Interlocutory appeal from the Circuit Court of Cook county;
the Hon. CORNELIUS J. HARRINGTON, Judge, presiding. Order
MR. PRESIDING JUSTICE MCCORMICK DELIVERED THE OPINION OF THE COURT.
This appeal is taken from an order for a temporary injunction entered in the Circuit Court of Cook County in accordance with the prayer of an amended complaint therein filed, and from the order of the court denying defendants' motion to strike the amended complaint. The injunction restrained the defendants from "suing out any writs of capias ad respondendum . . . based upon any invoices sold to them by A & S Supply Company, Inc., a corporation, and/or Lynn Pump Co., a corp."
The theory of the defendant appealing is that the amended complaint fails to state any ground for equitable relief and furnishes no foundation or justification for the issuance of an injunction.
Aaron K. Paul, Seymour Hirschfield and Harold Hirschfield, co-partners, doing business as Empire Factors (defendants in the instant action for injunction), had previous to the instant suit filed four actions in the Circuit and Superior Courts of Cook County against Alec Shatz (plaintiff in the instant action), predicated upon fraud and deceit. In each of the suits it was alleged that the defendant therein had induced the plaintiffs to purchase and discount certain accounts receivable because of false representations and warranties made to them and upon which they relied. Each of the suits is based upon an invoice made to a different company.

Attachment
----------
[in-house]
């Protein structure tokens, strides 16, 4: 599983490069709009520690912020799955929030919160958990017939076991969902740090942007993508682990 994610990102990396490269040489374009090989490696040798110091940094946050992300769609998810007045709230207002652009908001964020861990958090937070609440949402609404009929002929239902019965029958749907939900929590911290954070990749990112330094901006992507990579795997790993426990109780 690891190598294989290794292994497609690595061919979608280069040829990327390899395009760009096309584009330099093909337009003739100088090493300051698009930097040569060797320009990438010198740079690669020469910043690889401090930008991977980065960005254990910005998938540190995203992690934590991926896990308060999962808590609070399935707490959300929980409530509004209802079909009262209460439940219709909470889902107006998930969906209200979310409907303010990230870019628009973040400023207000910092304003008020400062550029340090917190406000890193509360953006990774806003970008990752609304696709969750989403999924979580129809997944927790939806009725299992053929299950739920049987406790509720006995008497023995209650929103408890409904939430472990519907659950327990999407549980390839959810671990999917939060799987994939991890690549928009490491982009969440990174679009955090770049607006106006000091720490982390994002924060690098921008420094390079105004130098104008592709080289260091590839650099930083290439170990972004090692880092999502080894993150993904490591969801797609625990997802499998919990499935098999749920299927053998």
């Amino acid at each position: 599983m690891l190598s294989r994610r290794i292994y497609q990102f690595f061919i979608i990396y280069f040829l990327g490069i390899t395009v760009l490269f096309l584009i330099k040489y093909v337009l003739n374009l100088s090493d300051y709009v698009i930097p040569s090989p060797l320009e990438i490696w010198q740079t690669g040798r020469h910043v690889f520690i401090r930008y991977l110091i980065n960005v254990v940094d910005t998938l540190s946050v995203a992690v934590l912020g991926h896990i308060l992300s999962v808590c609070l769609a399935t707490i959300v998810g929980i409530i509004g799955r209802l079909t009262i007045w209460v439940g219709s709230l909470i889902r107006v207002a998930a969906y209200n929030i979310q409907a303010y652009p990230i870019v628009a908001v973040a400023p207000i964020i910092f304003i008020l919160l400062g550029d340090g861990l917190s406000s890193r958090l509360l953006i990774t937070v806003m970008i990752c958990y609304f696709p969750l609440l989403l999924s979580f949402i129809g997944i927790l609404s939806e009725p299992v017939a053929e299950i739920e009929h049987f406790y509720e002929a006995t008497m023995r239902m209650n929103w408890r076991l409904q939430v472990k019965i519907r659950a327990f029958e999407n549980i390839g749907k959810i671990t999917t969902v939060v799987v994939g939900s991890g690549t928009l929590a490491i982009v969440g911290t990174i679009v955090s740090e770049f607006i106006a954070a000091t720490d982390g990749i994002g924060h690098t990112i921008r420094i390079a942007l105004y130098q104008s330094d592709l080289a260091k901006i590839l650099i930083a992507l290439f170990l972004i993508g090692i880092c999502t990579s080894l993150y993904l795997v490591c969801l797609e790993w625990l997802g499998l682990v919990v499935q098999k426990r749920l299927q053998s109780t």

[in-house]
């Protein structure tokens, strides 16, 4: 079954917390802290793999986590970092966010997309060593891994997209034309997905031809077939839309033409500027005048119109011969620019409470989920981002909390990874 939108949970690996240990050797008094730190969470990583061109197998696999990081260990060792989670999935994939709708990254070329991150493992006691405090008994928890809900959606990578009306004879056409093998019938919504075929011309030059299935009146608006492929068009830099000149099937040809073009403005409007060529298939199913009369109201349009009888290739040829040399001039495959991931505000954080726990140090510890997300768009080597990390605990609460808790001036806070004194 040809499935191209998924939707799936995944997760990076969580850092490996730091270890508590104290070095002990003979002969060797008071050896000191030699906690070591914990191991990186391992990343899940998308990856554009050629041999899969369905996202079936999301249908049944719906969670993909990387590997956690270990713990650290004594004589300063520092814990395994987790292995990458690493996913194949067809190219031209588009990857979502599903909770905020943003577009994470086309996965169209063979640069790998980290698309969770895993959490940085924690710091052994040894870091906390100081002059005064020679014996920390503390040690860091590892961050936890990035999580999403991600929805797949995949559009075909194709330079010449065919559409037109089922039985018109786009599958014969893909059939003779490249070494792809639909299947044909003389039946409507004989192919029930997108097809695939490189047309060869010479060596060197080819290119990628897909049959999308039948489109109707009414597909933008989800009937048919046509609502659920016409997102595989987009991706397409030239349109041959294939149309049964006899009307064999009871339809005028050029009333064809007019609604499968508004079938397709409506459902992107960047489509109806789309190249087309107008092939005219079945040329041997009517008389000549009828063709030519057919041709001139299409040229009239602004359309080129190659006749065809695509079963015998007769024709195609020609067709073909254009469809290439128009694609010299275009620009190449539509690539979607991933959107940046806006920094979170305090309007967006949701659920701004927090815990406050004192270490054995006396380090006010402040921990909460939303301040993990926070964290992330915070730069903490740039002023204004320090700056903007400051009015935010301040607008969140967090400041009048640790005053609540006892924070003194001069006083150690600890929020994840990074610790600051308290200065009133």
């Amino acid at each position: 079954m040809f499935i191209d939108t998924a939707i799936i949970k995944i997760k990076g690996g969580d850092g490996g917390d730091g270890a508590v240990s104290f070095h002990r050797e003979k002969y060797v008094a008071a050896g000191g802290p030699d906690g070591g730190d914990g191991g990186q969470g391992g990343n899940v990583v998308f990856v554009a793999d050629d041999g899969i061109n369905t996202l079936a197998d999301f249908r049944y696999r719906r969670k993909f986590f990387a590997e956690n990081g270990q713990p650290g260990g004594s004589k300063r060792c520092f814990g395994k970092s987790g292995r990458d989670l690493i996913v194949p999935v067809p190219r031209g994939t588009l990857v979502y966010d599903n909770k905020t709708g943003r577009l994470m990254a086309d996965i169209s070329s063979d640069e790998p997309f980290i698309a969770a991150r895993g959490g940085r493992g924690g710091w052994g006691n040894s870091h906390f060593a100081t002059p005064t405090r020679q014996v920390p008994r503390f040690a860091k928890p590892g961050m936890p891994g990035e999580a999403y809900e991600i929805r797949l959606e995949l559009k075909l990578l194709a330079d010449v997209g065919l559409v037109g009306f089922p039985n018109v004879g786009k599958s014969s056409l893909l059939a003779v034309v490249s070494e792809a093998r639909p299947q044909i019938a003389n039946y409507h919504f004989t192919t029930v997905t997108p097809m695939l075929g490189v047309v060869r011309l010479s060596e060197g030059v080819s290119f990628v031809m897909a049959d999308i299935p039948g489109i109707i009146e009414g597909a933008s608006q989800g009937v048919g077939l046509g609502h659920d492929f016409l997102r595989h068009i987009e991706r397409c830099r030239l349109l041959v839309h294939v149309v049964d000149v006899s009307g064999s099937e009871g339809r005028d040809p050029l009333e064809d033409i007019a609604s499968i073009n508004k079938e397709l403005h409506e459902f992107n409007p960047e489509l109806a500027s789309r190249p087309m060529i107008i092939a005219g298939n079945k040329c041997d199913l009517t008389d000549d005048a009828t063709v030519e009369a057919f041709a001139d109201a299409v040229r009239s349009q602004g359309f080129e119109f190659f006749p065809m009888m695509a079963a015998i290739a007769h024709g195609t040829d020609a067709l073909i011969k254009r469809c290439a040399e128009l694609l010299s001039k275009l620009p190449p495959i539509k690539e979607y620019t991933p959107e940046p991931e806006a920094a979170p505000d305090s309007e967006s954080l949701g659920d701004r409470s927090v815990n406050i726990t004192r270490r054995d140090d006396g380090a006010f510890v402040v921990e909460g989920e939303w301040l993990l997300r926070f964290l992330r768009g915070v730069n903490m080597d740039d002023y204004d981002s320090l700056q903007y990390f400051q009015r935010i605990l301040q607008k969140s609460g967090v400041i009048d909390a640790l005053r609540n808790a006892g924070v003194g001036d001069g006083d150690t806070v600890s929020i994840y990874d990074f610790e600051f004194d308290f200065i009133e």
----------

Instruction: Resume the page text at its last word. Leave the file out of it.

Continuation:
Two of the suits were filed on August 10, 1954, one in the Circuit Court of Cook County and the other in the Superior Court of Cook County. On November 12th and November 22nd two other suits were filed in the Circuit Court of Cook County. At the time each of the complaints was filed the plaintiffs submitted an affidavit for the procuring of an order for the issuance of a capias ad respondendum, and in pursuance of such order and capias the defendant was attached and he posted bail. The aggregate amount of the invoices in the four cases is $6,194. The aggregate amount of the bail posted by defendant is $13,000. The defendant had filed a motion to strike these complaints, which motion has not been heard.